Brighter Death Now Feature

What is it about self-destruction that draws a crowd? While standing in the audience at a 2011 Brighter Death Now concert in Germany, I picked up a sense of schadenfreude in the air. On stage was Roger Karmanik, obviously in an intoxicated state, laughing to himself while producing his signature haunting drones and harsh electronics. For a moment I caught his eye. There was something in his stare that unnerved me. I’ve seen this look before. Over the years I’ve worked with a number of individuals who have struggled through depression, through self-destruction. Some survived, others did not. Here was a man on the brink. Who else in the crowd could recognize it? Some are cheering him on, others nod sullenly in accordance.

At about the same time as this performance, Very Little Fun was released on Karmanik’s own Cold Meat Industry and distributed throughout the globe via Tesco Distribution. This three disc compilation (a limited edition 4 LP edition was also available, but not reviewed here) gathers material recorded between 1998 and 2005, some of which previously released on limited edition records or live recordings, others available now for the first time. For those familiar with BDN’s discography that would be right after the Great Death series up until Kamikaze Kabaret. This period in BDN’s history would include a slightly more aggressive sound, verging into Power Electronics territory, at least on the full length releases. “Very Little Fun” compliments this period with a dense collection of Karmanik’s most oppressively depressing material to date. For the inquisitive collectors out there, here’s a break down of what I’ve identified as previously released material or variations. It should be noted that some of these are different mixes or instrumentals of the versions presented on “Very Little Fun”, for example the track “37” has a different vocal mix:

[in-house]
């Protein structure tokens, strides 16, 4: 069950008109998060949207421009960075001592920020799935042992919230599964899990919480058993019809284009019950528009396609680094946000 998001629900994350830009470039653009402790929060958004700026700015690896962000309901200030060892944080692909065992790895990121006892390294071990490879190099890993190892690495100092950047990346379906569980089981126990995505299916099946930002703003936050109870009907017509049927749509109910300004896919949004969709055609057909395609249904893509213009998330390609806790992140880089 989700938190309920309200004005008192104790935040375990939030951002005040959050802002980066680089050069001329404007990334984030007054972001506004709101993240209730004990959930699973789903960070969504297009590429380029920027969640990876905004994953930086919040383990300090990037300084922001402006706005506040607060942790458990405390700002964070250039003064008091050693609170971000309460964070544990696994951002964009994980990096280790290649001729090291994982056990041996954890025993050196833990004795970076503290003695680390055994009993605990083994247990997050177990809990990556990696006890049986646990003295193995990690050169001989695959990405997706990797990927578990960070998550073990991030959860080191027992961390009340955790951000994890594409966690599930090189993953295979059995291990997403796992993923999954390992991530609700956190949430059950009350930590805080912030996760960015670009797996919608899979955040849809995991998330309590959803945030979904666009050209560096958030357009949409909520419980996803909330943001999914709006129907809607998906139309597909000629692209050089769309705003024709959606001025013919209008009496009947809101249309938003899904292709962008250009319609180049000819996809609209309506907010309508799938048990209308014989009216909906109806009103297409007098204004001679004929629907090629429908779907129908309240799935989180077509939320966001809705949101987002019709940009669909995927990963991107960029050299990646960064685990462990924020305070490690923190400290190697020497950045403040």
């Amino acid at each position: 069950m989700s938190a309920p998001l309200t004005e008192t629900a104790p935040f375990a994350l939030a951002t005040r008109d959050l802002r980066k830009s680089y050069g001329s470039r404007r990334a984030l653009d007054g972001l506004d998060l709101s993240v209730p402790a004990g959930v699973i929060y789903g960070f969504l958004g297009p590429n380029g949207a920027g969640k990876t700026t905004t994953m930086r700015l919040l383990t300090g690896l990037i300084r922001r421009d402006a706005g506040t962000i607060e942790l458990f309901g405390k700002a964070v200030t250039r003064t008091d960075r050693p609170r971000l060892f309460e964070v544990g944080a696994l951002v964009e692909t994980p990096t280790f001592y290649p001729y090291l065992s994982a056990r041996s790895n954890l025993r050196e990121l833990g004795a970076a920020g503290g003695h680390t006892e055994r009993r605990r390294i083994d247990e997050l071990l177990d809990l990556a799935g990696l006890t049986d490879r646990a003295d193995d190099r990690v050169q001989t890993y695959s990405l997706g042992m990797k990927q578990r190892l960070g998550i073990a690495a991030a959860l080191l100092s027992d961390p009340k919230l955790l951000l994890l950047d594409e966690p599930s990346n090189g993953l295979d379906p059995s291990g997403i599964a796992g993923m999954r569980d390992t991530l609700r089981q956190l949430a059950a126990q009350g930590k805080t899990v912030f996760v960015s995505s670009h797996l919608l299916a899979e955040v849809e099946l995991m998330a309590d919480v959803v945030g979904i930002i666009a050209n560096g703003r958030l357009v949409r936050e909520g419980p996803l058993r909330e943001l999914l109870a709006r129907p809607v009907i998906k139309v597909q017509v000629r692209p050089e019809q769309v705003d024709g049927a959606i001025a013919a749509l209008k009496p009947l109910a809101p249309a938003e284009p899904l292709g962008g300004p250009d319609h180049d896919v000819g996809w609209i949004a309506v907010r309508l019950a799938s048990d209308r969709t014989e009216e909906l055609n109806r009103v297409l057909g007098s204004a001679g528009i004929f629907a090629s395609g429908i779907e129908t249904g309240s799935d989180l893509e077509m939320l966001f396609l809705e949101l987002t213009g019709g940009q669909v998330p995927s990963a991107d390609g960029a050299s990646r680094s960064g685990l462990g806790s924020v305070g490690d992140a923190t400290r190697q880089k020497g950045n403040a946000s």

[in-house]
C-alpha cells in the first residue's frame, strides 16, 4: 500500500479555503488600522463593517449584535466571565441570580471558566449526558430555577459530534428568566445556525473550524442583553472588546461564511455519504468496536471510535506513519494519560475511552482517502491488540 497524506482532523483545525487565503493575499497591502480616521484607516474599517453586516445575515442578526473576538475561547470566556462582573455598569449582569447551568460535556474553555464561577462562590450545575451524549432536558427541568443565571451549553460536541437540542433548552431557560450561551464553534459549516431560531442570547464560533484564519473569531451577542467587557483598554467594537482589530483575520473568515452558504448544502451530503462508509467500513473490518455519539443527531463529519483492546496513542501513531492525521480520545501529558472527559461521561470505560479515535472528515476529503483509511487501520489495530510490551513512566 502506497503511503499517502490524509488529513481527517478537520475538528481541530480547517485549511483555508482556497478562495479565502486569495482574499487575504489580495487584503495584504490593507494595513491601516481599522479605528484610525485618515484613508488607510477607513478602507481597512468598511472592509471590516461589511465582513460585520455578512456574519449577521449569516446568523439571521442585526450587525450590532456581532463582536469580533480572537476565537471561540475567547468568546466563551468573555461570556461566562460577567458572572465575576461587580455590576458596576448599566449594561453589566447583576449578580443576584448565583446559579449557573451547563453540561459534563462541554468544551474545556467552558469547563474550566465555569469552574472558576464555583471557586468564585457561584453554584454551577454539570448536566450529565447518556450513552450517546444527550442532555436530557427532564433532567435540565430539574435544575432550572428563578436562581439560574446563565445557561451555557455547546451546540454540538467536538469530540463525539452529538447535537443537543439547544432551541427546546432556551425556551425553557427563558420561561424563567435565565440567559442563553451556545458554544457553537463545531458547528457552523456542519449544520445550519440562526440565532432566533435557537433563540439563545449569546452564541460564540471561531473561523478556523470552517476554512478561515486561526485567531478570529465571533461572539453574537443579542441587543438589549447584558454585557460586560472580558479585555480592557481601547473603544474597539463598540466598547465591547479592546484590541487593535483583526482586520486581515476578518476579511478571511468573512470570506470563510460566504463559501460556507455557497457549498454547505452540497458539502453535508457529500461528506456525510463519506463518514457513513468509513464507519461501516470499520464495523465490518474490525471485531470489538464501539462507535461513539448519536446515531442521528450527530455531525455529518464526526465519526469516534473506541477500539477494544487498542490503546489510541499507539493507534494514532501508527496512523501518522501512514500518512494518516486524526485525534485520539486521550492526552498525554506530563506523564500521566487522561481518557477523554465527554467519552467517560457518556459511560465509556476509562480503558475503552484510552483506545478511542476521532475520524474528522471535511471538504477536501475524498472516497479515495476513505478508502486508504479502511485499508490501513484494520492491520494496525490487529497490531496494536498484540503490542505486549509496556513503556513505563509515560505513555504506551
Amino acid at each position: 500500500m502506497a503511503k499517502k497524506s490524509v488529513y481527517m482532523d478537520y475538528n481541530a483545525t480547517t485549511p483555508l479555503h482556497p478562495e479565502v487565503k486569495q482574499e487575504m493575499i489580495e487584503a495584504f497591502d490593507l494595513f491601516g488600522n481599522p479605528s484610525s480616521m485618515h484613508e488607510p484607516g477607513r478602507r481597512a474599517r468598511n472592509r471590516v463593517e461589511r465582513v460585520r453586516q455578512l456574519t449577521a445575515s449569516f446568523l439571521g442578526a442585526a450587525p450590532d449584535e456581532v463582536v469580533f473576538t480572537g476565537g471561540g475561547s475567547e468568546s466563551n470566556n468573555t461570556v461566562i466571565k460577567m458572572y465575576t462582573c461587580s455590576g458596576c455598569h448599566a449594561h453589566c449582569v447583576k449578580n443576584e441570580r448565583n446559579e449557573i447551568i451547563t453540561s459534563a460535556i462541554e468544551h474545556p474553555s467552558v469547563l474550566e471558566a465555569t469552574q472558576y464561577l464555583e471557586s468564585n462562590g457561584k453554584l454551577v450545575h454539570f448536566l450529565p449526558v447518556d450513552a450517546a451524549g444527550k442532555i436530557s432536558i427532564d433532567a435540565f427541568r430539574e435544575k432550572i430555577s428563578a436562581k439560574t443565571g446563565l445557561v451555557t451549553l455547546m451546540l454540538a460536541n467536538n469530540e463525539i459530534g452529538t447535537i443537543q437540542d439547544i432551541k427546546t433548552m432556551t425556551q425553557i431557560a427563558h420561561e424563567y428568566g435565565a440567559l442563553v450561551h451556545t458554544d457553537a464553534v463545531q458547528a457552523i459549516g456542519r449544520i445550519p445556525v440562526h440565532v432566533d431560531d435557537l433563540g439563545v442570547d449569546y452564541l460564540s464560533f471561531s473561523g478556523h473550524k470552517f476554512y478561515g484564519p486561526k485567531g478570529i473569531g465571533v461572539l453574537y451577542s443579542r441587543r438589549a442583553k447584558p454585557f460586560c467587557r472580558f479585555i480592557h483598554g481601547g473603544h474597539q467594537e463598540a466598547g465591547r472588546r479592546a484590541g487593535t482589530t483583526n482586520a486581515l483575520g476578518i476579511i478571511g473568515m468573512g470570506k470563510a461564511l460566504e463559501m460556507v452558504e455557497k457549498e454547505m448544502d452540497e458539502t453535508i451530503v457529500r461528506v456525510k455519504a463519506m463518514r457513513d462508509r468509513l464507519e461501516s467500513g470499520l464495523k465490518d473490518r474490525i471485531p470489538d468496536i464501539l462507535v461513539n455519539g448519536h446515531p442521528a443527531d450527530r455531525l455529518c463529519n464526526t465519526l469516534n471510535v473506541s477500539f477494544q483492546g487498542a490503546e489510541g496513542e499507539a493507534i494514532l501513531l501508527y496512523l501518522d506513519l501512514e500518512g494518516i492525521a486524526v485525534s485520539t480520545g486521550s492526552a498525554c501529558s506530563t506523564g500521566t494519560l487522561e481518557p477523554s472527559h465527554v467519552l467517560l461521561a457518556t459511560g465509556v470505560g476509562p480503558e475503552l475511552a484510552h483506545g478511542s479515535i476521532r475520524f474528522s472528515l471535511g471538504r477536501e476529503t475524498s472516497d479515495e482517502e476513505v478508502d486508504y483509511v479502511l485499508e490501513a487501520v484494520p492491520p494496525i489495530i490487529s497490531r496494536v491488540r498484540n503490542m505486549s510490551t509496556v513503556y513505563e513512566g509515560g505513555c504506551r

• “Never Again”, “Why” – Why (Jinx: JINX 12-004, 2002)
  • “Slow Death” – Nunsploitation (Cold Meat Industry: CMI110, 2003)
  • “Hunger For Love”, “37/Thirtyseven” – Destroy (Anarchy + Violence: none, 2004)
  • “There Is Nothing Left In This World” – Breaking Down Nihil (Der Angriff: Angriff Nr. 37, Indiestate Distribution: IST 073 CD, 2009)

Read the full review at Heathen Harvest.

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